Hulu’s New Victoria’s Secret Documentary Is Full of Bombshells

From its ties to the late disgraced financier and convicted sex offender Jeffrey Epstein to its problematic internal culture and failure to adapt to changing consumer values, the documentary begs the question: is it really a surprise that Victoria's Secret couldn't keep up?

A still from a commercial directed by Michael Bay for Victoria's Secret, which is featured in the documentary. Photo: Courtesy of Hulu

A new Hulu documentary from journalist-turned-director Matt Tyrnauer shines a critical light on the rise and fall of Victoria’s Secret under Leslie “Les” Wexner, who bought the small mail-order lingerie company in 1982 and made it the billion-dollar crown jewel in his L Brands portfolio within a decade. Featuring statements from former Victoria’s Secret models and executives, as well as journalists, Tyrnaeur puts a harsh microscope on company’s demise, which had at least as much to do with Wexner’s ties to the disgraced financier and late convicted sex offender Jeffrey Epstein as it did the internal culture of misogyny and sexual misconduct, and its blatant failure to adapt to the changing times. 

The documentary positions Victoria’s Secret’s parent company L Brands and its founder damningly for the role it allegedly played in helping Epstein cultivate the access, power, and wealth that enabled his criminal activity. For example, in 1991, Wexner quietly gave the sex offender “unmitigated control,” over his assets through a notarized power of attorney that allowed Epstein access to Wexner’s 19 trusts and charitable foundations, 20 companies, and investments, as reported by Washington Post staff writer Sarah Ellison, who appeared throughout the three-part series.

The power of attorney is only the beginning of the disgraced financier and sex offender’s entanglement with the company. Epstein’s notorious New York City townhouse was sold to him by Wexner; he later acquired a private jet from L Brands that he used to traffic the women and children he victimized. According to Ellison, the transaction was “shrouded in so many shell corporations,” that the amount Epstein paid for the jet is still a mystery. However, in 2020 Jerry Merrit, the former security chief at L Brands, confirmed to Vanity Fair that Epstein paid “below market rate,” for the plane. 

Les Wexner, the former owner of Victoria's Secret and the now-defunct L Brands portfolio of companies. Photo: Courtesy of Hulu

Despite Wexner’s insistent claims that he was unaware of Epstein’s criminal behavior, documents uncovered in an investigation by the Oregon Attorney General appear to show that L Brands aided Epstein’s legal defense during his 2006 trial by providing employee records of one of his accusers, who had been a Victoria’s Secret employee. According to Ellison, the investigation found that the records had never been subpoenaed and were proactively provided to Epstein’s defense by the company. Unsurprisingly, Wexner’s attorney decried the findings as “salacious and patently false.”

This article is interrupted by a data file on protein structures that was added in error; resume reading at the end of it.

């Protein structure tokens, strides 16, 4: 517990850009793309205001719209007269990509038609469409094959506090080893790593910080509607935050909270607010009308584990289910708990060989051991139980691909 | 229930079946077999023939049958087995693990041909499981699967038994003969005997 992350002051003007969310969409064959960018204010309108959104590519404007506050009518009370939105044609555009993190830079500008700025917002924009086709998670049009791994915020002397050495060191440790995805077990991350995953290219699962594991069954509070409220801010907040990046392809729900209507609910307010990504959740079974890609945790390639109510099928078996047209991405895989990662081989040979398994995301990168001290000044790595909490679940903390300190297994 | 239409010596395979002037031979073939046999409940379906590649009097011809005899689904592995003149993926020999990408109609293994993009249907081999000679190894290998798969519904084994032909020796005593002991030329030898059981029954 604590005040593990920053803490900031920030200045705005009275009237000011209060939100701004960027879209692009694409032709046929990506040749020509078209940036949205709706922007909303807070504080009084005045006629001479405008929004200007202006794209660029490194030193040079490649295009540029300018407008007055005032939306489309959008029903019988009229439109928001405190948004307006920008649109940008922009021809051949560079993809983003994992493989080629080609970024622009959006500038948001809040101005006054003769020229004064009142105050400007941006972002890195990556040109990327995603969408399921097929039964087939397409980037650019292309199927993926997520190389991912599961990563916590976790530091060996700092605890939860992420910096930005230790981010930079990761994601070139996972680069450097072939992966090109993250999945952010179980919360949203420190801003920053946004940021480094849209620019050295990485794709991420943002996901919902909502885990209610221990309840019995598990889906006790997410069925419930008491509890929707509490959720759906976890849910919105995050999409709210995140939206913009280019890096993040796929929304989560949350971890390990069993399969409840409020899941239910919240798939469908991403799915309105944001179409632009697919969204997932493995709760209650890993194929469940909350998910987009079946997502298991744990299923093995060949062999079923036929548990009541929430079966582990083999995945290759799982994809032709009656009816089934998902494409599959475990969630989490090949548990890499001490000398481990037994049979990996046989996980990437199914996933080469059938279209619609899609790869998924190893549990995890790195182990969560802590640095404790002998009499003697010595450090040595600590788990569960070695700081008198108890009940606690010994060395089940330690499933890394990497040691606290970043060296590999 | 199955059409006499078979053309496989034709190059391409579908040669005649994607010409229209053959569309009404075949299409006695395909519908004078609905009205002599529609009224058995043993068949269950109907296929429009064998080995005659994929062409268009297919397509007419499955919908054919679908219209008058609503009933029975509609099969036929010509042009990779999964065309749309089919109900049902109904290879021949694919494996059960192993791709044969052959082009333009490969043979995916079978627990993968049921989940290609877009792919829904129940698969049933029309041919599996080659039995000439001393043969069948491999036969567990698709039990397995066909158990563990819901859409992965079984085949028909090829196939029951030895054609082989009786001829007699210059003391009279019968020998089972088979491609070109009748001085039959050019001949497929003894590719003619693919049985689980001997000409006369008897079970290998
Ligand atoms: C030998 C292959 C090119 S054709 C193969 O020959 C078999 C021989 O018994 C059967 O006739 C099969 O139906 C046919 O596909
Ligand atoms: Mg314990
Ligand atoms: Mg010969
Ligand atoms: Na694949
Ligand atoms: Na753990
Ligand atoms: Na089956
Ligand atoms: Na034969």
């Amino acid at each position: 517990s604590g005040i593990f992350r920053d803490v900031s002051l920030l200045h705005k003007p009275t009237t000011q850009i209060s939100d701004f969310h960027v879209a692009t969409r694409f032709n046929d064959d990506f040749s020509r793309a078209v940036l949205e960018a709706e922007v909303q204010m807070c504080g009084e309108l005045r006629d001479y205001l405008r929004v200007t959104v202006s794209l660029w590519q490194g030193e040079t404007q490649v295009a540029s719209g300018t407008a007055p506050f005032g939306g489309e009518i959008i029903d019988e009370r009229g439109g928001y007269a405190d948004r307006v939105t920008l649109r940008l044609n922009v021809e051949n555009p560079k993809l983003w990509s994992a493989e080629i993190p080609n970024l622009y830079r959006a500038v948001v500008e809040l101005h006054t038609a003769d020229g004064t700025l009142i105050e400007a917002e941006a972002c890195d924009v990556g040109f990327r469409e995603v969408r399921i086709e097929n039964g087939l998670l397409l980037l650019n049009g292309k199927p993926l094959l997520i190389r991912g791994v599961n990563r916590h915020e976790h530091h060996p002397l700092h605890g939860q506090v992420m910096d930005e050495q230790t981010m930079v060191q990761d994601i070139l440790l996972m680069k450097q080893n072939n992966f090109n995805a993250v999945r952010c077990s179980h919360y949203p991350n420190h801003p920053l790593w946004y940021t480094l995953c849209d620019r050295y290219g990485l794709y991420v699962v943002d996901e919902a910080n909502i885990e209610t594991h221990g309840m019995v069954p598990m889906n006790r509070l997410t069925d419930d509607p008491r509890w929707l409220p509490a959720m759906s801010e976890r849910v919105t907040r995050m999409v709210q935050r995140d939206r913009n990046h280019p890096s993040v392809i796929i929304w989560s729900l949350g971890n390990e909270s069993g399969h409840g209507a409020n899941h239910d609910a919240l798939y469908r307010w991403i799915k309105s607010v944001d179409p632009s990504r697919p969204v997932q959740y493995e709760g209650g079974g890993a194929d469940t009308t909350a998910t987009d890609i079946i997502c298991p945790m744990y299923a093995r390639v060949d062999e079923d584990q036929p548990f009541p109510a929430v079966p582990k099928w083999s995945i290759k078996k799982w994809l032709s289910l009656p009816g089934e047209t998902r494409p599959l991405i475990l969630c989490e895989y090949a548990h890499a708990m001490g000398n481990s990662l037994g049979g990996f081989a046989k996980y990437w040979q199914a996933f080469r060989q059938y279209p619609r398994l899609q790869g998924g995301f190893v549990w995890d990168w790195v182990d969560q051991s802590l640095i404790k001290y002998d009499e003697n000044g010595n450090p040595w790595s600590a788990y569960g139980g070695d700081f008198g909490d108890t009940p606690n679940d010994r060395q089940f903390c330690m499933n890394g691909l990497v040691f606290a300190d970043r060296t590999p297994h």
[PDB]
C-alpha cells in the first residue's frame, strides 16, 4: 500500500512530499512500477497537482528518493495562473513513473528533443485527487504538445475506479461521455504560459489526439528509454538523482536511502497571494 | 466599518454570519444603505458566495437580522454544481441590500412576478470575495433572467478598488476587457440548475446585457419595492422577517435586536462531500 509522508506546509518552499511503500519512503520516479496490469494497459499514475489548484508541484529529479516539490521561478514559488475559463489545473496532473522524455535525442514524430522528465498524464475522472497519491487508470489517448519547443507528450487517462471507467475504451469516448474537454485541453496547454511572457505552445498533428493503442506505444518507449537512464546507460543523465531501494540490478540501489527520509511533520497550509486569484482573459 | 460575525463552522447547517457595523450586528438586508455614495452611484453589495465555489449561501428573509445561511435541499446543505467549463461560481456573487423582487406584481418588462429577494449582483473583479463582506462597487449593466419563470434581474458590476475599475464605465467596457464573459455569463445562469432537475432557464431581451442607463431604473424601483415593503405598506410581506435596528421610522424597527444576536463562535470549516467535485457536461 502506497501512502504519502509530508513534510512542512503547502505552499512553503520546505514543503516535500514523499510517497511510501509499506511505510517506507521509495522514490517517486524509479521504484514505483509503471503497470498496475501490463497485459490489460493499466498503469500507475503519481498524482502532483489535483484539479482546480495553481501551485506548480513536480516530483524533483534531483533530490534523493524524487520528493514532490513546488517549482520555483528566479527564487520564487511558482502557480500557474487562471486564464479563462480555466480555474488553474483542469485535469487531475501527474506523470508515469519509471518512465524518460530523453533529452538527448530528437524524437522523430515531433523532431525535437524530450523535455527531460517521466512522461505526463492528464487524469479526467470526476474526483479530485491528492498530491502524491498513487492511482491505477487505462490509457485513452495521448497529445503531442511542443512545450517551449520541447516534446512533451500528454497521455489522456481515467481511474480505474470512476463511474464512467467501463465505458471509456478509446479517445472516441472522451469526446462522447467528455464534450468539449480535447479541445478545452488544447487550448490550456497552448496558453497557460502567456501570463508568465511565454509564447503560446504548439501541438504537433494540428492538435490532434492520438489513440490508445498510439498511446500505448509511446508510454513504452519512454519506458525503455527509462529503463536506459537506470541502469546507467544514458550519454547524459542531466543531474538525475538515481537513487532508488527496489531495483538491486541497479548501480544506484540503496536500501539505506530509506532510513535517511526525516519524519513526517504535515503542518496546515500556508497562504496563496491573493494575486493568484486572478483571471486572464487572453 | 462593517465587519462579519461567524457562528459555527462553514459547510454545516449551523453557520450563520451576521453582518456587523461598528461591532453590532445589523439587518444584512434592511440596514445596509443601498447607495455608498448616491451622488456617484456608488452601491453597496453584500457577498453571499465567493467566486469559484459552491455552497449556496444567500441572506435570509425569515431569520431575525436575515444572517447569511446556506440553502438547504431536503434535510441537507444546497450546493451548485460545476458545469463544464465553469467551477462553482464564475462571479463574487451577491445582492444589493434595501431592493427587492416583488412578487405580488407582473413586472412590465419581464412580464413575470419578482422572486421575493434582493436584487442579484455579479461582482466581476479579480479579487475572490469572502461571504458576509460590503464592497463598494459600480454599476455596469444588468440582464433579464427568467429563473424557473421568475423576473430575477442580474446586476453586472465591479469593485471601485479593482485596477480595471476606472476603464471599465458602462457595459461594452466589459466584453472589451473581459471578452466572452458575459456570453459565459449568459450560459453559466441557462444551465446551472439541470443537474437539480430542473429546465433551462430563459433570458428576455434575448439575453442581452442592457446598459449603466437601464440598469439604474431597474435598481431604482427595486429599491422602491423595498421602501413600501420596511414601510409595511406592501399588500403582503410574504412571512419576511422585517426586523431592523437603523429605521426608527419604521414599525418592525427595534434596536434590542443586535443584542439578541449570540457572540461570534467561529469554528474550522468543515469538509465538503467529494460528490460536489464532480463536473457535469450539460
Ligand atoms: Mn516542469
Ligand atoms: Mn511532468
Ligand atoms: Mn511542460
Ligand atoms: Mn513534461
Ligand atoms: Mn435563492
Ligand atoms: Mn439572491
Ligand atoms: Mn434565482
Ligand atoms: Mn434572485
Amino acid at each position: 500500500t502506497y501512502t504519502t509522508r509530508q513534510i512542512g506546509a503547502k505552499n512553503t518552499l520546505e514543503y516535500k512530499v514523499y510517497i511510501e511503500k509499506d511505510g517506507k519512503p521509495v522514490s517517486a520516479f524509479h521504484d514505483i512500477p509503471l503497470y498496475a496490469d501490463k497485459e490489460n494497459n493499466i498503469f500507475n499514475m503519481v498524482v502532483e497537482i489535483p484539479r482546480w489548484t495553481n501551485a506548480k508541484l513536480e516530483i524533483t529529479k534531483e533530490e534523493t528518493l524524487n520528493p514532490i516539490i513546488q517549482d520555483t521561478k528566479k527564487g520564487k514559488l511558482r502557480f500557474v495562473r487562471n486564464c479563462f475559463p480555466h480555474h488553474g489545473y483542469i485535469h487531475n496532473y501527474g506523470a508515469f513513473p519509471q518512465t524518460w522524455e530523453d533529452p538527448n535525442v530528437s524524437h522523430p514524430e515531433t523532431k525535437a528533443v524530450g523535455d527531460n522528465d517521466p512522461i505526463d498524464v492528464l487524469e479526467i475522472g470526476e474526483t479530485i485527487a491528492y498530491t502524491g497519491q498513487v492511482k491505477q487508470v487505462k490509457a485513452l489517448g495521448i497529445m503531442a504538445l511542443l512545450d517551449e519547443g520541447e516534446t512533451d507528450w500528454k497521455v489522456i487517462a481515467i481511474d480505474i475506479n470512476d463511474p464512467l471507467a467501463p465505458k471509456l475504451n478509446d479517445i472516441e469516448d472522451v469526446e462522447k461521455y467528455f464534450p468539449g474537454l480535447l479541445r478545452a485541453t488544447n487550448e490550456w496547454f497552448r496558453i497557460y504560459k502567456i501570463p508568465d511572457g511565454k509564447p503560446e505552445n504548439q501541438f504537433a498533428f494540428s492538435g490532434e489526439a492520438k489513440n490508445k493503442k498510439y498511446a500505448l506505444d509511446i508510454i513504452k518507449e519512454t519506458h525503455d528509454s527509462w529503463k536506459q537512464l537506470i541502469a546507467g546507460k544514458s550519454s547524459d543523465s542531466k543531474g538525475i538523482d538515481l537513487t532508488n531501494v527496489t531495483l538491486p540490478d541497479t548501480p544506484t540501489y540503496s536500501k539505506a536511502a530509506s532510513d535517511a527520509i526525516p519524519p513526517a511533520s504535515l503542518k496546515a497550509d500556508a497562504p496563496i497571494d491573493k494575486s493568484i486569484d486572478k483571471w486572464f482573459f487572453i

In many ways, Pink, the Victoria’s Secret diffusion line launched in 2002 and marketed to school children and college students, signaled the beginning of the end for the company. In the documentary, former employees of the corporate office share their discomfort with the way Pink was positioned as a cornerstone of the brand’s ‘cradle to grave’ customer acquisition strategy “by bringing in a steady stream of young customers we can hold for decades,” as described in footage from an internal marketing video featured in the series. Pink even produced its own toy stuffed animals, which were featured prominently in its ads and marketing.

Pink became so successful that the annual Victoria’s Secret fashion show included a special segment dedicated to the diffusion line. Models were directed to pose with infantilizing props like toys, lollipops, and even tricycle handlebars decked out with plastic streamers. Musicians with large school-age followings, like Selena Gomez and Justin Beiber, were booked to perform during the segment throughout Pink’s six-year run as part of the Victoria’s Secret fashion show. Next to Rihanna’s highly anticipated Savage x Fenty lingerie show, which debuted during New York Fashion Week in fall  2018, the Victoria’s Secret runway show felt like a shameful relic of an objectifying and predatory culture. 

The Savage x Fenty show featured a diverse cast of models with different backgrounds and body types. It showed that Rihanna and her team were in tune with a consumer culture in which women’s definition of “sexy” included agency and representation, instead of a perverse male fantasy of perfection. In November 2018, Vogue published an interview with Razek in which he derided the Savage x Fenty show along with the very notion of inclusive casting. Tellingly, the next (and final) Victoria’s Secret show to air after Savage x Fenty, in December 2018, had the worst television ratings and viewership numbers in the its entire history. In the weeks following Epstein’s arrest in 2019, the New York Times broke the story of the sex offender’s involvement with Wexner and his proximity to Victoria’s Secret. The rest is history.

The three-episode docuseries deftly creates a through line of moments that all contribute to the decline of Victoria’s Secret as the company came under increased public scrutiny: from Harvey Weinstein’s involvement in the brand’s 2000 fashion show in Cannes to an out-of-control marketing budget that stretched to accommodate international fashion shows and an exorbitantly expensive Michael Bay–directed television commercial, to the company’s price-per-share plunge from its 2015 peak of around $100 to its current price of about $31. Head to Hulu to see it all unravel. 

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